Officer, Paul Rutherford, Sheriff Paul Penzone discussed on Mac and Gaydos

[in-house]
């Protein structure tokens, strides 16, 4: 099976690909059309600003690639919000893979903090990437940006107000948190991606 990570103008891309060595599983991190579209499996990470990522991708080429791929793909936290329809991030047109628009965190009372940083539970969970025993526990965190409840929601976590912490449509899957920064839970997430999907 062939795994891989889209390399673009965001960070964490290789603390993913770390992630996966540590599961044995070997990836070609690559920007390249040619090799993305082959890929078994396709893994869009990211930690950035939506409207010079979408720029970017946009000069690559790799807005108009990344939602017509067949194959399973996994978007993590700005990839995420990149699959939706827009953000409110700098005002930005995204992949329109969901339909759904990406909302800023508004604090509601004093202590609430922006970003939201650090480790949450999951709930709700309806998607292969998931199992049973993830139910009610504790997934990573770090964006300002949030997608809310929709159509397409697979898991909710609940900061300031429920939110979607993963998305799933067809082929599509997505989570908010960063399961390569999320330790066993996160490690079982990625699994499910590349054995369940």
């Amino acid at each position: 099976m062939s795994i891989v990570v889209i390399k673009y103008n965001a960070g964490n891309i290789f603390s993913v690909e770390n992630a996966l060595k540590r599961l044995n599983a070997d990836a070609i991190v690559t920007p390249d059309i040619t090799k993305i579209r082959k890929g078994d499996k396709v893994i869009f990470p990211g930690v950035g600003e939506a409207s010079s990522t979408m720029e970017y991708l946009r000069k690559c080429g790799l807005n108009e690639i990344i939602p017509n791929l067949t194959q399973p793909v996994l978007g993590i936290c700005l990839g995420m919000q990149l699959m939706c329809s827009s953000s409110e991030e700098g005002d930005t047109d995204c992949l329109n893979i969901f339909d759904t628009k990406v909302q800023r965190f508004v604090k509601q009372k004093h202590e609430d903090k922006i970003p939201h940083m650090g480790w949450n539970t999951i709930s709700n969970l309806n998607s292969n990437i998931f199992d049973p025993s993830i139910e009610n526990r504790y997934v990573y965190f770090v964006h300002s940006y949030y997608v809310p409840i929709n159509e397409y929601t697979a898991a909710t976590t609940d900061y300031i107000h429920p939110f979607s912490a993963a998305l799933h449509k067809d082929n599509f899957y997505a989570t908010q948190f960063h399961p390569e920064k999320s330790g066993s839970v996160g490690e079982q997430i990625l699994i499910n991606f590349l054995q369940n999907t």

Sharon middlemen on Arizona's news station. KTAR news. Yesterday. We were talking on the show a lot MAC, and I also talked to Maricopa County sheriff Paul Penzone for his monthly exclusive interview about the death of the Phoenix police officer, Paul Rutherford. And this is a guy who never wanted to be a sergeant or detective always wanted to be a street cop. And when we had sheriff Penzone in one of the questions that we asked him was what's a great day. Look like in the you know at work for a police officer. We wanted to play you a piece of that. But also Penzone put it in such amazing terms of what this man who gave his life to protect the public was really all about take a listen when you see officers, and they really are unique also Rutherford the want to stay in the community were they know everybody, and they know that the the pulse, they know the energy no the issues because they realize that connection. Will help them serve in his father even talked about. Listen, you know, this is a guy that when he arrested somebody he hoped that moment changed that person's life the one who was arrested for the better in some way that he wanted to see a positive outcome for everyone. He interacted with while holding people accountable we've had two officers now who were doing their job. But this was a random act of a person hitting in striking and killing him. I don't think any charges were filed against the person in the vehicle. Does it affect the PD does affect the law enforcement community a little differently because it's just so random circumstances. Like, these now, you know in the last one distracted driver, we know the Salt River police officer was killed. There was distracted driver in this case officer Rutherford was on a call involving a traffic incident. But then on foot was responding to assist on a more violent call that was in progress. And then he was struck by a vehicle that had nothing to do with crime. Correct. Right. So in that situation, if it does not remind you of a why you should have gratitude and appreciation for those who are public servants, then you'd better check your own pulse. Because the majority of men and women are exceptional people who really are kind giving people that put their lives on the line this way. And then we hear the negative bad stories and always distracts us. But we are speaking to MAC yet in this situation. It doesn't necessarily change the alertness, and when we see one of our own taken in some way were targeted or it's in a shootout or something of that nature. It heightens the intensity because we recognize again the threat we face by violent dangerous evil people circumstances like these are very unique. So the pain you feel the environment the dynamic remains the same. But maybe the return to service and the heightened awareness is probably maybe a little bit different just because the dynamic, especially if the shooter that takes off an officer has not yet been apprehended. Maricopa county. Sheriff Paul Penzone is joining us for his monthly exclusive interview, Paul Rutherford was laid to rest something that you know. I also learned by going to the funeral today. You know, a guy who learns magic tricks to distract scare kids. I mean, he really cares about people when he would come home from work. His wife would say how was your day? Apparently, Paul Rutherford would say the word crappy. It shows you how much somebody wants to save people to help people because when you go home and you're exhausted from the job of being a police officer that is so difficult. You are coming into contact with people who are maybe having the worst day of their life. Maybe someone was killed. Maybe someone was injured. Maybe someone broke into your house. But he would always go home and answer that question my day was crappy. But he's still always wanted to go back the very next day. And do the best job that he could talk about how he would define a fair. But he didn't bring it home with him to his family. He would. And if they're. Right. Yeah. That it was quality time from then on. But I challenge anybody I challenge. Anybody listening to challenges you guys, tell me how you think a great day would look in the eyes of anybody in law enforcement. Like, what is the if that is a great day? That's the best day possible. What is it? Nothing. Happy the rescue somebody. I guess you took a vacation day. You went to the movies or something. Let's be honest. We see good people on a bad day. We see bad people in there every day, and we see people who have been victimized in that is our day. Okay. Even as the sheriff, I go when I told you before I got a call employees who have been injured in a line of duty. I look at circumstances where maybe we have to be more thorough investigations, but someone's been victimized and I'm not even the first line the first line. That's what they see, you know, every day or detention officers jails, what do you see you see people coming mental illness drug addiction, violent people fights in the jail. So I'm not saying that as if we should be martyrs. I just wanna put in perspective. You expect law enforcement to be perfect, and we're human. We're not perfect you expect law enforcement to not be impacted by their surroundings or circumstances. Yes. We're trained to rise above and to deal with it. But at the end of the day, what is our best. They look like it's not that great. But we do it. Because we want to be the ones who are difference makers were willing to say, you know, what your life your safety your needs are more important than our own. Therefore, we're going to put the uniform every day and go to work and get it done. You know, why because somebody has to and if not us then who all right? That's a piece of yesterday's interview with Maricopa County sheriff Paul Penzone who joined us for his monthly exclusive interview. It's too bad that it takes the death of a cop to find out about that cop and about how awesome that cop was Paul Rutherford was a great police officer, great human being human being and made the valley a much safer place. And it was a very sad day to see. Very sad day last week when he was was killed on the job. All right coming up next. We'll get detour Dan in here. We'll get some traffic going. And when we come back prom- puzzles, MAC great. They're out of control. Oh, I bet. A teen went so far as to recruit boys to men come on. Was it the end of the road for this relationship? That's that's all I see what you did there. Okay. Did he get down on bended knee? Yeah. If she says, no, it'll be so hard to say goodbye. Wow. Next. Drive home, informed and.